Turn your talent to teaching
Around 35,000 people in England are recruited to train as teachers every year, and there are a number of reasons why an increasing number of skilled and talented people are choosing teaching as a career. Teaching is a well-respected profession which offers excellent opportunities for development and career progression, as well as great financial rewards.
Get into teaching
If you want to train to teach, there are a number of different routes available to you, depending on your current qualifications and your individual circumstances. This is attained via either undergraduate or postgraduate courses. There are also some basic academic standards which must be met.
All applicants for initial teacher training (ITT) must demonstrate a standard equivalent to a GCSE grade C or above in English and maths, and in a science subject if you wish to teach in a primary school. If you don’t reach this minimum academic standard there are access courses available to you as an alternative option.
If you are interested in teaching, you should think carefully about whether you want to teach across a broad range of subjects in primary school or specialise in one or two subjects at secondary school. A good way of finding out which suits you better is to contact local schools and ask to see if you can spend a day there observing classes.
Kalpana Patel, a maths teacher, found this a really valuable experience. “I wanted to discover if I was making the right choice and find out what type of school best suited me. I found it a really useful experience, especially when it came to finding my first job.”
Along with a degree, all teachers are required to have qualified teacher status (QTS) to teach in primary and secondary maintained schools and non-maintained special schools.
An undergraduate route into teaching will offer a BEd, BA, or BSc, combining degree studies with QTS. You are required to have a minimum of two A-levels or equivalent in order to enrol on an undergraduate course. Some ITT providers do offer part-time courses, which can be found on the Training and Development Agency for Schools (TDA) website (www.teach.gov.uk)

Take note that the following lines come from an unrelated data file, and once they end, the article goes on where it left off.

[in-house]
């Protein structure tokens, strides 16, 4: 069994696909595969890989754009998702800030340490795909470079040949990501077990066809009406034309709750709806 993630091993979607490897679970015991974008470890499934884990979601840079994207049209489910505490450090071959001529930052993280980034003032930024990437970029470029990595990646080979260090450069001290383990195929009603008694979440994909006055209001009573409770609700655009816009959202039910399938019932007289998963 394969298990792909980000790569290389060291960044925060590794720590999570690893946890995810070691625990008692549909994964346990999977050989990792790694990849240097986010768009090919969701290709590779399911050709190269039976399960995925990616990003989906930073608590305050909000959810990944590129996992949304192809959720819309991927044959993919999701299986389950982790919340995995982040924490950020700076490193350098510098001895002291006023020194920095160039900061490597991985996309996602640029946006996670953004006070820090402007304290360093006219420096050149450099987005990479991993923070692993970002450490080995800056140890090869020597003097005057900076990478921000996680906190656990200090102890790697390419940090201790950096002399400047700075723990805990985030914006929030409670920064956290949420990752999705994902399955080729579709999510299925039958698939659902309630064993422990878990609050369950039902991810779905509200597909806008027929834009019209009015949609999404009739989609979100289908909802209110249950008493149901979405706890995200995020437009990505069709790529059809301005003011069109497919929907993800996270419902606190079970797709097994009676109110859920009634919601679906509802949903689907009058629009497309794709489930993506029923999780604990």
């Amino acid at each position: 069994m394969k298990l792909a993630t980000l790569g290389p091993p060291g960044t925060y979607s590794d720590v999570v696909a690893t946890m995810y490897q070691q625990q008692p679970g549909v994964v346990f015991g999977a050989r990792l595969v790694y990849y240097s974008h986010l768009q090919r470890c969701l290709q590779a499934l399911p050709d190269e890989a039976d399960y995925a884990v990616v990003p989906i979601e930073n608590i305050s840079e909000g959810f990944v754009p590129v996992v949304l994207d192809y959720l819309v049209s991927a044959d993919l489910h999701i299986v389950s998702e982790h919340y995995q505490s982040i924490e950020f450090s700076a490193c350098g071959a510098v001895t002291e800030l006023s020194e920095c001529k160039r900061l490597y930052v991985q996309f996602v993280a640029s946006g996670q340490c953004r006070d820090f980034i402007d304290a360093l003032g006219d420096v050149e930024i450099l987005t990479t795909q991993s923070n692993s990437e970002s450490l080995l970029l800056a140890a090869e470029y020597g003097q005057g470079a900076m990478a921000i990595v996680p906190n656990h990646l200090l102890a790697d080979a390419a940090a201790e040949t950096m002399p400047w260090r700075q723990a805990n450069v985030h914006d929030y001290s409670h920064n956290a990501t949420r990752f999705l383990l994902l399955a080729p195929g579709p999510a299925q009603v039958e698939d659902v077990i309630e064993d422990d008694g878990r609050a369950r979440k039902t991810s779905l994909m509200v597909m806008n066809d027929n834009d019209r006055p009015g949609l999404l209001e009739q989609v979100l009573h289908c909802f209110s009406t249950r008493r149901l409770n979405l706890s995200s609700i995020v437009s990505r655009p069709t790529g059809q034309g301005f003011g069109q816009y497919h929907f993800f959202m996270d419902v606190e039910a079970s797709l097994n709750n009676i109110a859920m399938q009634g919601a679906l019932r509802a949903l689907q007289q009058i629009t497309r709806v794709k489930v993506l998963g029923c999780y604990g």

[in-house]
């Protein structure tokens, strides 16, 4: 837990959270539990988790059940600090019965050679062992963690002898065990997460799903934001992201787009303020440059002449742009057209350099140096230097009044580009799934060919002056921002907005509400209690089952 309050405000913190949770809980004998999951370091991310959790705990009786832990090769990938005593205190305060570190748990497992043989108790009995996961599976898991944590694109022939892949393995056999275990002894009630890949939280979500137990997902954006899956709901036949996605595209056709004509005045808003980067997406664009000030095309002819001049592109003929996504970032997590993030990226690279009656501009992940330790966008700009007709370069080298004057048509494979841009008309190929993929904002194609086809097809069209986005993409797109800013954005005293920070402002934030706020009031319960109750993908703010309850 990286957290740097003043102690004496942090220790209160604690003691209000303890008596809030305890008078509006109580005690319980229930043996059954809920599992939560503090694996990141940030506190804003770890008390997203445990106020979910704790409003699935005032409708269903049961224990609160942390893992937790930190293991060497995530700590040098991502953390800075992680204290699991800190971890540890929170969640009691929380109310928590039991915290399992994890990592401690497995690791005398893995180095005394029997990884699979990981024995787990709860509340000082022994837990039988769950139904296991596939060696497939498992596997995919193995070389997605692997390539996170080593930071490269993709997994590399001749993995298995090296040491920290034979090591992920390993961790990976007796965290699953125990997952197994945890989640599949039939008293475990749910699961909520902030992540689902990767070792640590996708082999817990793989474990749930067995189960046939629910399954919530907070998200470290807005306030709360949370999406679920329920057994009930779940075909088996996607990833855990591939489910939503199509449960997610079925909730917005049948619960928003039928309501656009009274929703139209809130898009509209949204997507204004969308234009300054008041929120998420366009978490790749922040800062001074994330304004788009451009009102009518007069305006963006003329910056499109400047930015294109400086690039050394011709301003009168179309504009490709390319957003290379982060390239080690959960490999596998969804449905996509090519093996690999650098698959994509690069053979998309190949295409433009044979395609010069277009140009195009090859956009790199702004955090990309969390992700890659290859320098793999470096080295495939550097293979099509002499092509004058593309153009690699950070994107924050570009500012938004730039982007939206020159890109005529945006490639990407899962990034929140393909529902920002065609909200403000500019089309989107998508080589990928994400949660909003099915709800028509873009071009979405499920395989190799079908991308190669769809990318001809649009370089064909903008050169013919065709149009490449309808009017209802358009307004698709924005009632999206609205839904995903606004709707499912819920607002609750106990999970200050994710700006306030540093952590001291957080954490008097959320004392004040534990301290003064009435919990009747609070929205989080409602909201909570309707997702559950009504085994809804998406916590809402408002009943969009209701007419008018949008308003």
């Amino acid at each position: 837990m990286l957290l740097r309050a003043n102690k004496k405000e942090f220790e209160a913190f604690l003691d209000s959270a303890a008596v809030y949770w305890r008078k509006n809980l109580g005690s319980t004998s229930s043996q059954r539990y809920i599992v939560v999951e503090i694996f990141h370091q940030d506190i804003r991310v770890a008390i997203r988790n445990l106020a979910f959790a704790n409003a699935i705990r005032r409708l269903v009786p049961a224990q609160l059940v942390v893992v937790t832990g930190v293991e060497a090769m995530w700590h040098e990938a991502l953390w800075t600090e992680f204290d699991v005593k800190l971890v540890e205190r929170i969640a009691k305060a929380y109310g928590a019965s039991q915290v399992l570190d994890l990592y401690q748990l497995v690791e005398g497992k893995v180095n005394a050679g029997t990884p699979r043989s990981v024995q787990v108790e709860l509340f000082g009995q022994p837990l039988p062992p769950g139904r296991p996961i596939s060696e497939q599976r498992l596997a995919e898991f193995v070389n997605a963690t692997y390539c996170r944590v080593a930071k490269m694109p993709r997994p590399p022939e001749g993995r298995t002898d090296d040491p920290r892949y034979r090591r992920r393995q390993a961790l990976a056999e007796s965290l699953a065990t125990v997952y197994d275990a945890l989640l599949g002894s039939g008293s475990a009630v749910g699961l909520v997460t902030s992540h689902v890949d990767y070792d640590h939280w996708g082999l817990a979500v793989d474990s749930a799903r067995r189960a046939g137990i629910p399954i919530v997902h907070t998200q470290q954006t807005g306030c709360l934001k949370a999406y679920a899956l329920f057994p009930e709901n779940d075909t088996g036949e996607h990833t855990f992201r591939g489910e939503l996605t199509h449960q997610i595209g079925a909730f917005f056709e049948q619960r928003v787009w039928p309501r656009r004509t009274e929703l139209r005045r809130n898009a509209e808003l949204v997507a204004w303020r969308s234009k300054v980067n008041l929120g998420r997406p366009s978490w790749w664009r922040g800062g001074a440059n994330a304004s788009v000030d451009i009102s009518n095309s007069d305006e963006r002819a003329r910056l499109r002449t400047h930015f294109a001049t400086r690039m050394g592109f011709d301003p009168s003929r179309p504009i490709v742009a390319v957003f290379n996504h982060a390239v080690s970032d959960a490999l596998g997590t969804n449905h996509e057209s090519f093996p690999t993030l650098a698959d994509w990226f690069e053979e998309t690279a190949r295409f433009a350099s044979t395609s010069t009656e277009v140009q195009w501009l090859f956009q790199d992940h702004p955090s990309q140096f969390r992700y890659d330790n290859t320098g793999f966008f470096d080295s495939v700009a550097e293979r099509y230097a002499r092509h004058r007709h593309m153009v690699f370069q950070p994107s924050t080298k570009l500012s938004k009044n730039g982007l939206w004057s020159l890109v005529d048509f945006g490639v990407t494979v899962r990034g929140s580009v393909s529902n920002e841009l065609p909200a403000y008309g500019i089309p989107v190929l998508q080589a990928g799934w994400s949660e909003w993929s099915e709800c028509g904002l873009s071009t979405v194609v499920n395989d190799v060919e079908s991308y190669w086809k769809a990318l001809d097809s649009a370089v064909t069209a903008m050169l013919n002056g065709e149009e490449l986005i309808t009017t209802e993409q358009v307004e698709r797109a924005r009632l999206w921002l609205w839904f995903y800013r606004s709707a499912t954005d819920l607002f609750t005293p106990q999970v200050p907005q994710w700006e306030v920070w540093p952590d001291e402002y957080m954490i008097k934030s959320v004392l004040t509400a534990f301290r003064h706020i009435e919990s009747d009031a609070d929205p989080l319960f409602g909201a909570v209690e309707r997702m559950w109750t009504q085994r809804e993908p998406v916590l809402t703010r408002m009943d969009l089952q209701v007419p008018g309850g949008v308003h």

The postgraduate course will award you with a Postgraduate Certificate in Education (PGCE). A PGCE course mainly focuses on developing your teaching skills, and not on the subject you intend to teach. For this reason, you are expected to have a good understanding of your chosen subject – usually to degree level – before you start training. Entry to most postgraduate courses is through the Graduate Teacher Training Registry (www.GTTR.ac.uk), although some training providers accept applications directly.
If you don’t want to go into full-time education, there are other options. The Graduate Teacher Programme (GTP) is an employment-based route within a school and allows you to earn while you learn. During the GTP you will be employed by the school as an unqualified teacher and this can take up to a year to complete (full-time) depending on your previous experience. To enter onto this programme you will need to have a degree. To find out more about the GTP visit www.tda.gov.uk/gtp
Further information on routes into teaching is available via the TDA website. Alternatively, you can call the Teaching Information Line free on 0800 389 2500 to find out more information about a career in teaching and to register with the TDA.
There are a great number of benefits to being a teacher. Kalpana was “pleasantly surprised by how well teachers are rewarded financially”: your starting salary as a qualified teacher will be at least £21,588 (inner London at least £27,000) and could be more depending on your previous experience. The teaching profession also offers a highly competitive structure for pay rises.
The range of opportunities for career progression and promotion in teaching is diverse and exciting. You could earn up to £56,950 (£64,036 in inner London) as an advanced skills teacher (AST), and as much as £105,097 as a headteacher (£112,181 in inner London) if you follow a school leadership path.
You’ll be supported during your first three terms as an NQT by a tailored induction programme, including the help of a mentor. In the second and third year of your career, early professional development (EPD) is a phase of the continuing professional development (CPD) scheme that involves further coaching and mentoring from peers and specialists.
Research into the differences between working with young people and working with adult colleagues has also revealed that teachers view their jobs as unusually exciting, enjoyable and satisfying. Kalpana Patel chose teaching after spending a number of years in accountancy and gets a great deal of satisfaction from her job. “I’ve been teaching at my current school for over four years now and I still find it rewarding. My days are never the same and I’m always facing new challenges. I don’t think I could ever see myself going back to an office job.”
What to do next
If you’re interested in learning more about a career with sustained opportunities to progress, unbeatable job satisfaction and an excellent starting salary, sign up with the TDA for information and advice www.teach.gov.uk, or alternatively, call the Teaching Information Line free on 0800 389 2500.
Powered by Facebook Comments